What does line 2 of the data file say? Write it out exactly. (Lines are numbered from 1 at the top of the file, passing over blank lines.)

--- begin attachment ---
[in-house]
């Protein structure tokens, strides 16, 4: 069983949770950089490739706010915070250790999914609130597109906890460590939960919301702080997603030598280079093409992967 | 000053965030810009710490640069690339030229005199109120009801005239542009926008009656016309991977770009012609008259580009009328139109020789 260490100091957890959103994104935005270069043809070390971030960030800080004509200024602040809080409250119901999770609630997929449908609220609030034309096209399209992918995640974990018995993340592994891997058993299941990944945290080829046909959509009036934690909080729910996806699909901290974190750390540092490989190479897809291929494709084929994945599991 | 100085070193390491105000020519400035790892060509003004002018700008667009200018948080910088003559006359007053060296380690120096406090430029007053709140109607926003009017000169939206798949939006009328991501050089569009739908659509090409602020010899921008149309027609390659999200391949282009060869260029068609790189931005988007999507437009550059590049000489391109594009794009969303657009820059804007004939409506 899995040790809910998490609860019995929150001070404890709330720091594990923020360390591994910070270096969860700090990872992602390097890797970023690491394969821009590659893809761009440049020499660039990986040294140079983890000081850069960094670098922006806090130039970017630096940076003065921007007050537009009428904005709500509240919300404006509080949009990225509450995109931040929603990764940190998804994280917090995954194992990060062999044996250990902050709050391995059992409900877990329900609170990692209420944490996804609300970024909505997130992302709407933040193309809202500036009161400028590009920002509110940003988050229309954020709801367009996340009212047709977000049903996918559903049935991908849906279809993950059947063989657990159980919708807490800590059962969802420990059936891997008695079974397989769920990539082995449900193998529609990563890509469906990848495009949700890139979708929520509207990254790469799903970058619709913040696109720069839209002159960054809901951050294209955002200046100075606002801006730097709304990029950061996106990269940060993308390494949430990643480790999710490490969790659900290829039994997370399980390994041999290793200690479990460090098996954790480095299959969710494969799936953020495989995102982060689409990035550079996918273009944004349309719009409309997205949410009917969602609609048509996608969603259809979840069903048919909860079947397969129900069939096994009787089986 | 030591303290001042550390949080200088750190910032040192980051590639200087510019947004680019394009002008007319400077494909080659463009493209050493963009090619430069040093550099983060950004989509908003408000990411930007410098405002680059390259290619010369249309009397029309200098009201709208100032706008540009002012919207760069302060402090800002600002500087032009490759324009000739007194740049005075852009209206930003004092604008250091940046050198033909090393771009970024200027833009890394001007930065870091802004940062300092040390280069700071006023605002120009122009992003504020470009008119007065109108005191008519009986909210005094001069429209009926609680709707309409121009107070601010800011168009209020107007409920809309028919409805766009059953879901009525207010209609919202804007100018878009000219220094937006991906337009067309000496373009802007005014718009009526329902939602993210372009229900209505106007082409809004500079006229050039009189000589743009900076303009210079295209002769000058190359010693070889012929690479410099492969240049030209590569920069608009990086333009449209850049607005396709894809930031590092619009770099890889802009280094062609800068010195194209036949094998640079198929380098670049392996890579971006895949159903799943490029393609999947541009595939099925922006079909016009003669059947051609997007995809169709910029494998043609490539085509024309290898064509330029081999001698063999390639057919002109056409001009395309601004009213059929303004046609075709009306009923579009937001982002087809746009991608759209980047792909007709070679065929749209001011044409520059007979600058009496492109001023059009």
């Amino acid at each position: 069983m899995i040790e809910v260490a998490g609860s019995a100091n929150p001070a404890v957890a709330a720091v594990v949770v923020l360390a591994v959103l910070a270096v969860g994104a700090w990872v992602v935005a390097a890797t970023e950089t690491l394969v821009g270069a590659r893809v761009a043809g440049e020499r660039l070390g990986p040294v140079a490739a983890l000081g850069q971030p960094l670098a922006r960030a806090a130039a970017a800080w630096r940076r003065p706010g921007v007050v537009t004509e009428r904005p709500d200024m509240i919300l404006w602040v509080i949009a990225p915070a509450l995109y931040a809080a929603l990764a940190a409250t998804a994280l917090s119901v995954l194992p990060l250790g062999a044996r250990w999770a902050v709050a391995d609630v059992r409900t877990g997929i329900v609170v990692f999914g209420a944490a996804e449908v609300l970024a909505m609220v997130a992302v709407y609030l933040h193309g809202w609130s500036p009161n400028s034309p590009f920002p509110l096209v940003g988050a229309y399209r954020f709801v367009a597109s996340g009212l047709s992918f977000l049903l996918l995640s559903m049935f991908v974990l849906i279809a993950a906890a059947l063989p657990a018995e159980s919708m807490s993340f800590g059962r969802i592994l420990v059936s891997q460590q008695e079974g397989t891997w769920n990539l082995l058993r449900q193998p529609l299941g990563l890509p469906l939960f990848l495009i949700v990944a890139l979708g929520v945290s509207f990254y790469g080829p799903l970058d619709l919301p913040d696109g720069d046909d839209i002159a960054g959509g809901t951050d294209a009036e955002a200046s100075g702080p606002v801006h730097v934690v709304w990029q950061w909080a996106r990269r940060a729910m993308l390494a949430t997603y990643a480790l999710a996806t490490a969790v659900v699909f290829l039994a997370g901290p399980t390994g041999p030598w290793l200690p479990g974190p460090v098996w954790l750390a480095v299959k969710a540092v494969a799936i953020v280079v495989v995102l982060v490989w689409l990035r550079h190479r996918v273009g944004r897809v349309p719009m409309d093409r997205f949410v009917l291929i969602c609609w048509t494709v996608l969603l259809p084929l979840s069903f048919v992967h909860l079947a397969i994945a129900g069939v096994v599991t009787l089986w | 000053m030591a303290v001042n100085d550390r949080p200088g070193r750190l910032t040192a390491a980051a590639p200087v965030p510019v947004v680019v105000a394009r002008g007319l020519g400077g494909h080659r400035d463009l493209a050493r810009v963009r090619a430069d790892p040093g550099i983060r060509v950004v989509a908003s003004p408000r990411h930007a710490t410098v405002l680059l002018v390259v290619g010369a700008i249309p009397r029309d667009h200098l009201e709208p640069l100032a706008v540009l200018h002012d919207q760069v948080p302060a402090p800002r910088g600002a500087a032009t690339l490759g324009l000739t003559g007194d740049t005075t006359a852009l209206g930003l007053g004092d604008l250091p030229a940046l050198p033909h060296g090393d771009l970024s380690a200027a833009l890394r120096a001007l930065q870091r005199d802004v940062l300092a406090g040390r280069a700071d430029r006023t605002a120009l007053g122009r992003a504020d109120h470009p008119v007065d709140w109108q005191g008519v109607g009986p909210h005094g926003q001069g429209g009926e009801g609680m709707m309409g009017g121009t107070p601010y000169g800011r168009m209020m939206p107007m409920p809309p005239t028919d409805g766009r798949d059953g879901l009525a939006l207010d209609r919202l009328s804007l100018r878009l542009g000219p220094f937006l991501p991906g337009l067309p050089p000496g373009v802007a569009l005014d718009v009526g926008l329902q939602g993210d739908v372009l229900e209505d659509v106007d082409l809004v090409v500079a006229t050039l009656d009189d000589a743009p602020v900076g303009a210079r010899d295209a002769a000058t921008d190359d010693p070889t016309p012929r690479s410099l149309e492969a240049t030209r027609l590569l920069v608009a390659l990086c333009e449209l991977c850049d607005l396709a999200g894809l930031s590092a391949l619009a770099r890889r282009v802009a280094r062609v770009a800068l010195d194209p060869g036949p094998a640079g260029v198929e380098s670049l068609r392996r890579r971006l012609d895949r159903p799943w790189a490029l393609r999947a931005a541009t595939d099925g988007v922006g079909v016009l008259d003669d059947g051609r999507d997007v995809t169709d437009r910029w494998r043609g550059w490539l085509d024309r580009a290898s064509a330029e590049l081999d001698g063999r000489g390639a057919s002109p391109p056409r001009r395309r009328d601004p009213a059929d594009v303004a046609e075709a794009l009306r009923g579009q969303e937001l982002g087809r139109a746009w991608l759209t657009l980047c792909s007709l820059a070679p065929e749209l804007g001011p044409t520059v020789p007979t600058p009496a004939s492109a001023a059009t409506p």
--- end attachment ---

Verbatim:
């Protein structure tokens, strides 16, 4: 069983949770950089490739706010915070250790999914609130597109906890460590939960919301702080997603030598280079093409992967 | 000053965030810009710490640069690339030229005199109120009801005239542009926008009656016309991977770009012609008259580009009328139109020789 260490100091957890959103994104935005270069043809070390971030960030800080004509200024602040809080409250119901999770609630997929449908609220609030034309096209399209992918995640974990018995993340592994891997058993299941990944945290080829046909959509009036934690909080729910996806699909901290974190750390540092490989190479897809291929494709084929994945599991 | 100085070193390491105000020519400035790892060509003004002018700008667009200018948080910088003559006359007053060296380690120096406090430029007053709140109607926003009017000169939206798949939006009328991501050089569009739908659509090409602020010899921008149309027609390659999200391949282009060869260029068609790189931005988007999507437009550059590049000489391109594009794009969303657009820059804007004939409506 899995040790809910998490609860019995929150001070404890709330720091594990923020360390591994910070270096969860700090990872992602390097890797970023690491394969821009590659893809761009440049020499660039990986040294140079983890000081850069960094670098922006806090130039970017630096940076003065921007007050537009009428904005709500509240919300404006509080949009990225509450995109931040929603990764940190998804994280917090995954194992990060062999044996250990902050709050391995059992409900877990329900609170990692209420944490996804609300970024909505997130992302709407933040193309809202500036009161400028590009920002509110940003988050229309954020709801367009996340009212047709977000049903996918559903049935991908849906279809993950059947063989657990159980919708807490800590059962969802420990059936891997008695079974397989769920990539082995449900193998529609990563890509469906990848495009949700890139979708929520509207990254790469799903970058619709913040696109720069839209002159960054809901951050294209955002200046100075606002801006730097709304990029950061996106990269940060993308390494949430990643480790999710490490969790659900290829039994997370399980390994041999290793200690479990460090098996954790480095299959969710494969799936953020495989995102982060689409990035550079996918273009944004349309719009409309997205949410009917969602609609048509996608969603259809979840069903048919909860079947397969129900069939096994009787089986 | 030591303290001042550390949080200088750190910032040192980051590639200087510019947004680019394009002008007319400077494909080659463009493209050493963009090619430069040093550099983060950004989509908003408000990411930007410098405002680059390259290619010369249309009397029309200098009201709208100032706008540009002012919207760069302060402090800002600002500087032009490759324009000739007194740049005075852009209206930003004092604008250091940046050198033909090393771009970024200027833009890394001007930065870091802004940062300092040390280069700071006023605002120009122009992003504020470009008119007065109108005191008519009986909210005094001069429209009926609680709707309409121009107070601010800011168009209020107007409920809309028919409805766009059953879901009525207010209609919202804007100018878009000219220094937006991906337009067309000496373009802007005014718009009526329902939602993210372009229900209505106007082409809004500079006229050039009189000589743009900076303009210079295209002769000058190359010693070889012929690479410099492969240049030209590569920069608009990086333009449209850049607005396709894809930031590092619009770099890889802009280094062609800068010195194209036949094998640079198929380098670049392996890579971006895949159903799943490029393609999947541009595939099925922006079909016009003669059947051609997007995809169709910029494998043609490539085509024309290898064509330029081999001698063999390639057919002109056409001009395309601004009213059929303004046609075709009306009923579009937001982002087809746009991608759209980047792909007709070679065929749209001011044409520059007979600058009496492109001023059009």